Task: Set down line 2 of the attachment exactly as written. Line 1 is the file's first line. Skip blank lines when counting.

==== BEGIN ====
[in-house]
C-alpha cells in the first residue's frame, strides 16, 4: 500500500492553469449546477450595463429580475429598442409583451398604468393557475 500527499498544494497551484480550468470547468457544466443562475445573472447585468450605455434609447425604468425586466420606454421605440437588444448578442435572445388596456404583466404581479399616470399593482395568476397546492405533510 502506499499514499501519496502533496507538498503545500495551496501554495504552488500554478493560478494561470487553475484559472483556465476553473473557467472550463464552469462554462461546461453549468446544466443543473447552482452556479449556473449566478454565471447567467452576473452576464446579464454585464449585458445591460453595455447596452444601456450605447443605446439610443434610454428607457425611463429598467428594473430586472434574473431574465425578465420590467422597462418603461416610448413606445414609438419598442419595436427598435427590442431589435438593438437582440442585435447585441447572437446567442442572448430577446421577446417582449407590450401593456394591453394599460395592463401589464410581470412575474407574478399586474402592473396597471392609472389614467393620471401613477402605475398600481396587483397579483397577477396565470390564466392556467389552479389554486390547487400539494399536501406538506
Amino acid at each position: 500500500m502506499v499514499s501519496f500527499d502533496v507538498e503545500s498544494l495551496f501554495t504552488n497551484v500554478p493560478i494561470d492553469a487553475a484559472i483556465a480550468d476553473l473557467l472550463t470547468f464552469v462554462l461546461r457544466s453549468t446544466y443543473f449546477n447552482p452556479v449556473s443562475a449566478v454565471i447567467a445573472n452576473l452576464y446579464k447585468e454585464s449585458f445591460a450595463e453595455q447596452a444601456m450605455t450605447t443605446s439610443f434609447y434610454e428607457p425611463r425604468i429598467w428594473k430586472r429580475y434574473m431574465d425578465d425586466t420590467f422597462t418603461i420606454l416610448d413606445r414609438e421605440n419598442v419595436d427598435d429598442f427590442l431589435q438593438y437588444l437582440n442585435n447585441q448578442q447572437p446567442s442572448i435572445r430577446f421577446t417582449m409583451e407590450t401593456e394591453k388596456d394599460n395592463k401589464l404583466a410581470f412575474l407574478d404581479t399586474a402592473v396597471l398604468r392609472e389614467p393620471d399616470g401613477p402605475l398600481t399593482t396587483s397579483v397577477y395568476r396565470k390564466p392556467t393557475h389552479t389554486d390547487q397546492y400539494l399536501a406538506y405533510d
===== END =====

C-alpha cells in the first residue's frame, strides 16, 4: 500500500492553469449546477450595463429580475429598442409583451398604468393557475 500527499498544494497551484480550468470547468457544466443562475445573472447585468450605455434609447425604468425586466420606454421605440437588444448578442435572445388596456404583466404581479399616470399593482395568476397546492405533510 502506499499514499501519496502533496507538498503545500495551496501554495504552488500554478493560478494561470487553475484559472483556465476553473473557467472550463464552469462554462461546461453549468446544466443543473447552482452556479449556473449566478454565471447567467452576473452576464446579464454585464449585458445591460453595455447596452444601456450605447443605446439610443434610454428607457425611463429598467428594473430586472434574473431574465425578465420590467422597462418603461416610448413606445414609438419598442419595436427598435427590442431589435438593438437582440442585435447585441447572437446567442442572448430577446421577446417582449407590450401593456394591453394599460395592463401589464410581470412575474407574478399586474402592473396597471392609472389614467393620471401613477402605475398600481396587483397579483397577477396565470390564466392556467389552479389554486390547487400539494399536501406538506